What happens when a 3-year-old watches as her mother is shot and killed by her father? Then, years later see her husband kill himself while he sits next to her. “I turned mean. I was evil. I would just as soon hurt you as look at you,” Ava Jones Burnett said.
What about brothers and sisters who also witnessed their mother’s violent, bloody death?
Burnett was speaking in an interview, telling why she wrote and published an account, not so much about the killing, but the effects on her and her brothers and sisters. The book, Murder in the Children’s Eyes, is available online.
With the killing now 50 years ago, “[The book] was long overdue… It was something I had to get out. Not just for me, but my siblings. We’re struggling, we’re still struggling through that. People still mistreat us, even though we’re adults,” Burnett said.
“I wanted people to know what we been through. We’re survivors. You might not like me, but you got to respect me, you got to respect us, through that … People know we stick together, now they’ll know why,” she said.
Burnett said, “It wasn’t all folks, lots of people treated us good. But the family? It was family that acted like we had something to do with it.
“What we did was we pulled together. We took care of ourselves,” Burnett said. While the ties between siblings helped, all were left trying to cope the best way they could.
Her “turnaround” came about 20 years ago when she became a Christian, Burnett said. “I think if that had not have happened, I’d be dead by now.
“I got to thinking about my family and all, and I wanted them to know I loved them, and that’s what I did. I told them that. And I hugged them. And I made them hug me back,” she said.
Burnett’s story begins with a one-paragraph account of the shooting. She then turns to the events that led up to her mother’s death and then what followed.
There was no counseling, Burnett said. “No one would even talk about it. We just had to deal with it the best we could.”
“I never cried about it. I cried a few years after my husband killed himself. But it wasn’t over him. It was about what might have been. I cried over that,” Burnett said.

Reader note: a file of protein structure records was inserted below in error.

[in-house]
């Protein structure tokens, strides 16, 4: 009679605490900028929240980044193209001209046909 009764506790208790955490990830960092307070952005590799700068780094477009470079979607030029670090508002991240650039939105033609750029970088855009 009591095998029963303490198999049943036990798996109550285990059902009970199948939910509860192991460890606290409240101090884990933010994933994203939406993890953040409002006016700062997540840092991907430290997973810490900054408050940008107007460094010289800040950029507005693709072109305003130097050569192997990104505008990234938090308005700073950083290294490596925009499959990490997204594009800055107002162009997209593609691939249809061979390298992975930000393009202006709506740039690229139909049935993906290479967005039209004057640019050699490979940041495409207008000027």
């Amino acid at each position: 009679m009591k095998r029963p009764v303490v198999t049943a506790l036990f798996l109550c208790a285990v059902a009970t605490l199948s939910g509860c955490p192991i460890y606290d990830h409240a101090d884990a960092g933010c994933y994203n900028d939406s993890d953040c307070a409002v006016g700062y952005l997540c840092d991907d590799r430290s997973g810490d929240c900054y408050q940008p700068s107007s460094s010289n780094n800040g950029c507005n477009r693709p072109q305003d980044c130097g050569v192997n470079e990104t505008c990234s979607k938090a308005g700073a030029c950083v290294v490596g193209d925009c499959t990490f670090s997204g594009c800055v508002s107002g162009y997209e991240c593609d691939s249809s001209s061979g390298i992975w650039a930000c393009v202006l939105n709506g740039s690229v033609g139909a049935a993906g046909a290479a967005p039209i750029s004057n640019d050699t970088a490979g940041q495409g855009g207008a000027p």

But no one would speak to them about their mother, or were very guarded about what they would say, what they still will say, Burnett said. “We ask about our mother, they just, ‘She liked to have fun.’ Or, we have to say what we’ve found out, and then they just say, ‘uh-huh.’ I don’t know why they are like that.”
Efrem Jones, a Lonoke City alderman, said the book cleared some issues up for him.
“There is a lot I understand about what went on with me now,” he said.
He said he was about 1 year old when his mother was killed. “She was holding me when she was shot,” Jones said.
He said he has no conscious memory of the shooting, though physically he has small scars on the back of his head where he was struck by some of the shot.
“But I have this dream. It started when I was about 5. I’m being held by someone and then there’s this loud boom, and I wake up scared. Now I understand a lot,” he said.
Burnett said another of her brothers, who watched it happen, says he does not remember anything. “I guess he’s blocking it out, because he was there. He saw it,” she said.
She said her brothers and sisters did not take it seriously when she began talking about publishing the book, “They just thought it was just me being me.”
Jones said the book is a “healing thing” for him. “It opened up my eyes, and makes me understand more.”
Burnett said not all her brothers and sisters have read the book yet. “Not all them have read it, but the ones who have read it, it was long overdue.”
The book is available through http://sbpra.com/avajonesburnett/, Amazon.com and barnesandnoble.com.